I've lived in a variety of small spaces throughout my adult life. However, none of these spaces have been smaller than the situation in which my family and I recently found ourselves at my mother's home.
After selling our house this summer, my wife, four-year-old son, and I decided to pack up and head out west for a while to see what it was all about. After having our home on the market for nearly 18 months, we were anything but eager to jump into something right away, and wanted to get the lay of the land before we made a decision as to what we wanted to do. This meant the cramming of four people (three adults and one four-year-old) into a two-bedroom one bath home.
While I knew we could make the situation work, it's definitely been a challenge -- even for just a couple of months. But there have been a few of the things I've learned during this time to help us make the most of a small living space.
Downsizing was a crucial aspect in helping to make the most of our latest small living situation. Hauling a ton of stuff with us to fill up the minuscule space in which we are living would have been silly and wasteful.
Instead, we used the opportunity to get rid of a lot of stuff we no longer needed (and some stuff we never needed in the first place) and make some money doing so in the process. This left us with less clutter, less stuff to put in storage, and less stuff with us to take with us on our 2000 mile trip to the west -- plus a little extra cash in our pocket.
With so much less stuff -- and less space in which to accumulate new stuff -- we've found that it's easier to stay organized. This helps cut down on wasting time and effort cleaning, organizing, sorting, and conducting similar activities revolving around the stuff we tend to accumulate when living in larger spaces. Not only this, but living in a small space means we have less space to furnish, thereby decreasing our decorating costs.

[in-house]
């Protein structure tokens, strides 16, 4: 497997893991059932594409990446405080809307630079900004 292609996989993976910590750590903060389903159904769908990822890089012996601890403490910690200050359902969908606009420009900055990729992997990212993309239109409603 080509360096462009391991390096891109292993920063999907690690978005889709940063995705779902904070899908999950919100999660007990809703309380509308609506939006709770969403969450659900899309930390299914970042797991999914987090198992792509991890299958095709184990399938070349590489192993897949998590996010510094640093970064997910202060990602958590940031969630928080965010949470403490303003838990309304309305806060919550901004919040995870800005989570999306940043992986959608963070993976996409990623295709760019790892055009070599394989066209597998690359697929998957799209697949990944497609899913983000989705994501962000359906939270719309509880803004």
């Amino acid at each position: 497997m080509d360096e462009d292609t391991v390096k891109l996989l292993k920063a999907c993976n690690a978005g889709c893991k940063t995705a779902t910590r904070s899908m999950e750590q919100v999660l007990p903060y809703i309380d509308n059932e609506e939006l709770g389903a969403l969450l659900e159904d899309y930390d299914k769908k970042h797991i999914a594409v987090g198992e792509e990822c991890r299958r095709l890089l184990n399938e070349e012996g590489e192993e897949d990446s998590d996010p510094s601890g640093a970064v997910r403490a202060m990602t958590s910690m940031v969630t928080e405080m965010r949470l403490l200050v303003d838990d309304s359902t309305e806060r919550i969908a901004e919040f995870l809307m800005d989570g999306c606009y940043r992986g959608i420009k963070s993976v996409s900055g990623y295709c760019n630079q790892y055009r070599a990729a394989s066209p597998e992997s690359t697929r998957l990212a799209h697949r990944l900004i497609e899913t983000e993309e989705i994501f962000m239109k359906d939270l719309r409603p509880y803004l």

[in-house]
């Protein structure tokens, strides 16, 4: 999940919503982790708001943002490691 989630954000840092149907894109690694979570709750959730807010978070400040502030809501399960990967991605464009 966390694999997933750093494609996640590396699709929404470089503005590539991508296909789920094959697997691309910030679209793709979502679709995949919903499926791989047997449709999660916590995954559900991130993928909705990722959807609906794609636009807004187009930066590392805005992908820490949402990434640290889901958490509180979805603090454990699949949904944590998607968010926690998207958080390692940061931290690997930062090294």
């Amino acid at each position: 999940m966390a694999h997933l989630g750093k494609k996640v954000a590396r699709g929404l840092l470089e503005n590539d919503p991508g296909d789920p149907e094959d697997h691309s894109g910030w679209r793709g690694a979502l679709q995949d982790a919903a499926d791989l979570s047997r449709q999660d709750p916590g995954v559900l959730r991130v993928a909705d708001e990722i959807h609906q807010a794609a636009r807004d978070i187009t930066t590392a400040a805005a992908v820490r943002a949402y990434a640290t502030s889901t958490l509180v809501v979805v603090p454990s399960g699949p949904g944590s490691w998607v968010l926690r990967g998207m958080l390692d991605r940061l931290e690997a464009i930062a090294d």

One great thing about my mother's house is that she has recently added a covered deck to the front porch -- complete with porch swing -- and both the back and front yards are landscaped with flower gardens, fruit trees, bushes, seating areas, a grape arbor complete with table and chairs underneath, and even a fountain.
Therefore, in the warmer months we can use these areas as livable space in which to spend much of the day. It allows us to spread out and makes the home as a whole seem larger.
Multiple Usable Indoor Spaces
It's not always the amount of space you have, but how you make the best use of the space that's available. Giving a space multiple uses and purposes can make a home feel larger than it actually is. By making the best use of certain pieces of furniture and sectioning off portions of larger rooms, my mother has created multiple usable spaces inside a single room.
The dining room in my mother's house serves as an office for her, with a desk space in one corner, as well as a play space for our four-year-old son complete with bookshelves, a small table, bench, and lamp. In another corner, there is a work space for my mother (she's an art educator), and a dining space with a round dining room table and four chairs in the center of the room. This division gives the room four distinct purposes, and yet the space still doesn't feel that cramped.
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